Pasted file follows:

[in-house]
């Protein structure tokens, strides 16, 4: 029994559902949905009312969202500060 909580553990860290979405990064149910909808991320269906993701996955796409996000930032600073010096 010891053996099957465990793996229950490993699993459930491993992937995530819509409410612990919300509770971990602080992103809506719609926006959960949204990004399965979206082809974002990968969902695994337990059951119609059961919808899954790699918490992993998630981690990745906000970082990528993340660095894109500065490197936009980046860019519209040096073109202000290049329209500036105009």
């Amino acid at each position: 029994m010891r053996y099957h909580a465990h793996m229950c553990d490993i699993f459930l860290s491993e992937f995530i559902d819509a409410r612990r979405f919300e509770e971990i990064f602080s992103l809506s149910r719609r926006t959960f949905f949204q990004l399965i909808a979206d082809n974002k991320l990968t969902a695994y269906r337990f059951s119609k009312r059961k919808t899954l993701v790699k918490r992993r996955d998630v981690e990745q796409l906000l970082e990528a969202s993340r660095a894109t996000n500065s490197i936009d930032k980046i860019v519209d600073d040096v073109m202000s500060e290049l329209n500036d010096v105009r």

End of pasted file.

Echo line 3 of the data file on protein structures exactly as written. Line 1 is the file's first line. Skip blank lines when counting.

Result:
């Amino acid at each position: 029994m010891r053996y099957h909580a465990h793996m229950c553990d490993i699993f459930l860290s491993e992937f995530i559902d819509a409410r612990r979405f919300e509770e971990i990064f602080s992103l809506s149910r719609r926006t959960f949905f949204q990004l399965i909808a979206d082809n974002k991320l990968t969902a695994y269906r337990f059951s119609k009312r059961k919808t899954l993701v790699k918490r992993r996955d998630v981690e990745q796409l906000l970082e990528a969202s993340r660095a894109t996000n500065s490197i936009d930032k980046i860019v519209d600073d040096v073109m202000s500060e290049l329209n500036d010096v105009r």